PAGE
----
Civil and Environmental Engineering Showcase
Wednesday, April 14 2021, 2:30 PM - 4:30 PM
Please join us at the link below.
2021 Concrete Canoe
“Paving the Wave”
Team members: Alexis Angeles, Julian Brittain, Jesus Chavira, Douglas Hood, Jessica Misla, Daniella Sanchez, Sudip Thapa
The primary objective of the 2021 New Mexico Institute of Mining and Technology (NMT) concrete canoe team was to plan, design, and construct a concrete canoe in compliance with the rules and regulations provided by the 2021 American Society of Civil Engineers (ASCE) Concrete Canoe Competition (CCC). Due to the impacts of COVID-19, the construction of the concrete canoe was no longer required. Instead, the team was expected to develop a 2-year long concrete canoe project that would begin in September 2020 and end in March 2022. The theme that was selected was Paving the Wave. To complete the project, the team of seven members was divided into three smaller groups: Hull and Mix Design Team, Construction Team, and the Management Team. The Hull and Mix Design Team were responsible for researching, selecting, and proportioning materials in the mix, determining the geometric properties of the design and conducting the structural analysis on the canoe. The team’s hull design aimed to increase the displaced volume of water and reduce the drag. To do so, the team designed the canoe with a round-bottom and increased the dimensions of the previous year’s (Coffin’s) design. The structural analysis calculations were performed to estimate the stress demands and to ensure that the design could adequately withstand the loads being applied. The Construction Team was responsible for the research and development of construction techniques for the fabrication of the canoe. The Management Team was responsible for coordinating the general production process of the concrete canoe to ensure that the entire team completed the primary objective. The whole team met twice every week to make note of any updates, verify completed tasks, and discuss any tasks that still needed to be completed.
Charlotte Dungan (PDF)
Absorption coefficient measurements and their relation to air quality and climate
change: Intercomparison of a photometer and aethalometer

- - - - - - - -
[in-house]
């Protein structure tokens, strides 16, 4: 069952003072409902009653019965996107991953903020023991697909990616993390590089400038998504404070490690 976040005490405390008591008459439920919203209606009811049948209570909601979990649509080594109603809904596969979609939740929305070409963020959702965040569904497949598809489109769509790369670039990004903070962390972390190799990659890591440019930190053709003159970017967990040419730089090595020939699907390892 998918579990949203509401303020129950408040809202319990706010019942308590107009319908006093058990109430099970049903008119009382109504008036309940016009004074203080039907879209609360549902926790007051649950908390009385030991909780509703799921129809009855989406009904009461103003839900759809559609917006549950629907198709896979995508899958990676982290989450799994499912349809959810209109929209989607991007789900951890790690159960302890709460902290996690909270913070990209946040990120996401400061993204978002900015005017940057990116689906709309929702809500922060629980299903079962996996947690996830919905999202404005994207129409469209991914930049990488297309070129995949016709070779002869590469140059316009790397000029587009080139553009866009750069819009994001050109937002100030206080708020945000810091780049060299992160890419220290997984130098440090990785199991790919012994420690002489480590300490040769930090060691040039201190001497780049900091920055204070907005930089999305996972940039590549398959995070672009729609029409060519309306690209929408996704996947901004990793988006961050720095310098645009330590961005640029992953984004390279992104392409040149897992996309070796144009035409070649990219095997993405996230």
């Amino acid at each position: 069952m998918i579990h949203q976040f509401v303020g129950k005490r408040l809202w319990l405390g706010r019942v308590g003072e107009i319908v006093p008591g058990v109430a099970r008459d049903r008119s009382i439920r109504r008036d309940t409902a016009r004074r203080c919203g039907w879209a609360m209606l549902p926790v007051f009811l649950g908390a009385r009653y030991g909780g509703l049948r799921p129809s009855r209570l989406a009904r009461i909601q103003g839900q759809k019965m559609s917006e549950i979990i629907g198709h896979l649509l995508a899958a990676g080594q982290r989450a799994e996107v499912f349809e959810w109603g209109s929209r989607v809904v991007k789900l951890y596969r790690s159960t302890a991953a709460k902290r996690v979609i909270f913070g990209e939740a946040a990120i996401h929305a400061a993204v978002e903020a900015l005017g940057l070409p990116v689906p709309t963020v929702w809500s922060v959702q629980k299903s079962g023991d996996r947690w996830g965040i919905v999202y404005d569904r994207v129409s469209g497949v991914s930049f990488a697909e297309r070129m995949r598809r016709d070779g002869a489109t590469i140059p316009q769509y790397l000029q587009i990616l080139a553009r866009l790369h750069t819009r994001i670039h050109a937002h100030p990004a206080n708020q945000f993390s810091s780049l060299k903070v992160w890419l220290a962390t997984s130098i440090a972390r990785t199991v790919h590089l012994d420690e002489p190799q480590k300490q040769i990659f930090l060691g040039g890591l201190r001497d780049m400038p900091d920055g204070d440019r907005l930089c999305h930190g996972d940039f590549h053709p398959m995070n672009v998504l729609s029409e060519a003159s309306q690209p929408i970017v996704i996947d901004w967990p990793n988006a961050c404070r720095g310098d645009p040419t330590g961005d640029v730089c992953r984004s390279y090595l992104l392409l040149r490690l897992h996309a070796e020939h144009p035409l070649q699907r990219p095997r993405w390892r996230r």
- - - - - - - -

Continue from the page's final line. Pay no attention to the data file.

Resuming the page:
Atmospheric aerosols (suspensions of particles) derive from multiple human and natural sources. They contribute to climate change by alternately enhancing or masking greenhouse gas warming depending on aerosol properties. Aerosols’ effect on climate is currently the single largest physical uncertainty in climate modeling efforts as it ultimately impacts cloud feedbacks. Aerosol absorption is the dissipation of radiant energy as it passes through a particle resulting in the heating of the particle and surrounding air. Based on the refractive index, a particle will absorb, reflect, or transmit radiant energy. The absorption coefficient (babs), measurable at multiple wavelengths in typical units of 1/Mm, quantifies warming from particles. Measurement techniques are diverse; here we focus on the Tricolor Absorption Photometer (TAP) and MA200 mini-Aethalometer (MA200). The TAP and MA200 measure light attenuation due to aerosol deposited on a filter. The TAP has 3-wavelengths (375, 525, and 625 nm) while MA200 has 5 wavelengths (375, 470, 528, 625, and 880 nm) spanning the UV, visible, and IR spectrum. Here the instruments are compared with continuous measurements of ambient aerosols at NMT. Our focus is comparing (1) temporal trends, (2) wavelength dependence, and (3) the overall accuracy of both instruments. Measurements show peaks in absorption coefficients between 8:00 PM to midnight in winter months, likely a function of wood-burning. Early results show a strong statistical correlation between the instruments and general agreement on wavelength dependence. MA200 has, however, has an absorption coefficient larger by a factor of 1.2-1.7 than the TAP which is under investigation.